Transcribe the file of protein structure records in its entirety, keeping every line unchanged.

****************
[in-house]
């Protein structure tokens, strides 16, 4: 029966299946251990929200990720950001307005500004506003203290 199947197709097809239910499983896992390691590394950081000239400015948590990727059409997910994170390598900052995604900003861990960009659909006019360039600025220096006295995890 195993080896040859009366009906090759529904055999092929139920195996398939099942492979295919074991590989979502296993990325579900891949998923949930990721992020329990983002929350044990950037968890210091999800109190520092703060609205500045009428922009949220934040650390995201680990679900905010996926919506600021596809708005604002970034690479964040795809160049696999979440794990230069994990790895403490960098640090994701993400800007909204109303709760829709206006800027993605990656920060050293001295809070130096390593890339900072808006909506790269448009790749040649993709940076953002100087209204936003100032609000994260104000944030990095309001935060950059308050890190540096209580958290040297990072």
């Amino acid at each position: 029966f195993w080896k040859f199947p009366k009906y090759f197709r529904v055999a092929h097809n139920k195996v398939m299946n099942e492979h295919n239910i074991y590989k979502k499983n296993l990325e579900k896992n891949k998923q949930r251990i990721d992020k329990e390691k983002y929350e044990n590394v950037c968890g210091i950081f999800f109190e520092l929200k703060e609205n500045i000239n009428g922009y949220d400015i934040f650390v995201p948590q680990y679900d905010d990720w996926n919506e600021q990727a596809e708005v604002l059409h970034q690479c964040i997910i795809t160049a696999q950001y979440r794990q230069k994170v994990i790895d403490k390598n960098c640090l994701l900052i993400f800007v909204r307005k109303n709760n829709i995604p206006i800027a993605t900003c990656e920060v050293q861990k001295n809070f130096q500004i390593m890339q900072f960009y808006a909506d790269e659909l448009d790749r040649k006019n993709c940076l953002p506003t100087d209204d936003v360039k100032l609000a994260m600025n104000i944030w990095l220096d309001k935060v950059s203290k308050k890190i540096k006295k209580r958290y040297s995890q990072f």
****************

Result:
[in-house]
């Protein structure tokens, strides 16, 4: 029966299946251990929200990720950001307005500004506003203290 199947197709097809239910499983896992390691590394950081000239400015948590990727059409997910994170390598900052995604900003861990960009659909006019360039600025220096006295995890 195993080896040859009366009906090759529904055999092929139920195996398939099942492979295919074991590989979502296993990325579900891949998923949930990721992020329990983002929350044990950037968890210091999800109190520092703060609205500045009428922009949220934040650390995201680990679900905010996926919506600021596809708005604002970034690479964040795809160049696999979440794990230069994990790895403490960098640090994701993400800007909204109303709760829709206006800027993605990656920060050293001295809070130096390593890339900072808006909506790269448009790749040649993709940076953002100087209204936003100032609000994260104000944030990095309001935060950059308050890190540096209580958290040297990072």
């Amino acid at each position: 029966f195993w080896k040859f199947p009366k009906y090759f197709r529904v055999a092929h097809n139920k195996v398939m299946n099942e492979h295919n239910i074991y590989k979502k499983n296993l990325e579900k896992n891949k998923q949930r251990i990721d992020k329990e390691k983002y929350e044990n590394v950037c968890g210091i950081f999800f109190e520092l929200k703060e609205n500045i000239n009428g922009y949220d400015i934040f650390v995201p948590q680990y679900d905010d990720w996926n919506e600021q990727a596809e708005v604002l059409h970034q690479c964040i997910i795809t160049a696999q950001y979440r794990q230069k994170v994990i790895d403490k390598n960098c640090l994701l900052i993400f800007v909204r307005k109303n709760n829709i995604p206006i800027a993605t900003c990656e920060v050293q861990k001295n809070f130096q500004i390593m890339q900072f960009y808006a909506d790269e659909l448009d790749r040649k006019n993709c940076l953002p506003t100087d209204d936003v360039k100032l609000a994260m600025n104000i944030w990095l220096d309001k935060v950059s203290k308050k890190i540096k006295k209580r958290y040297s995890q990072f």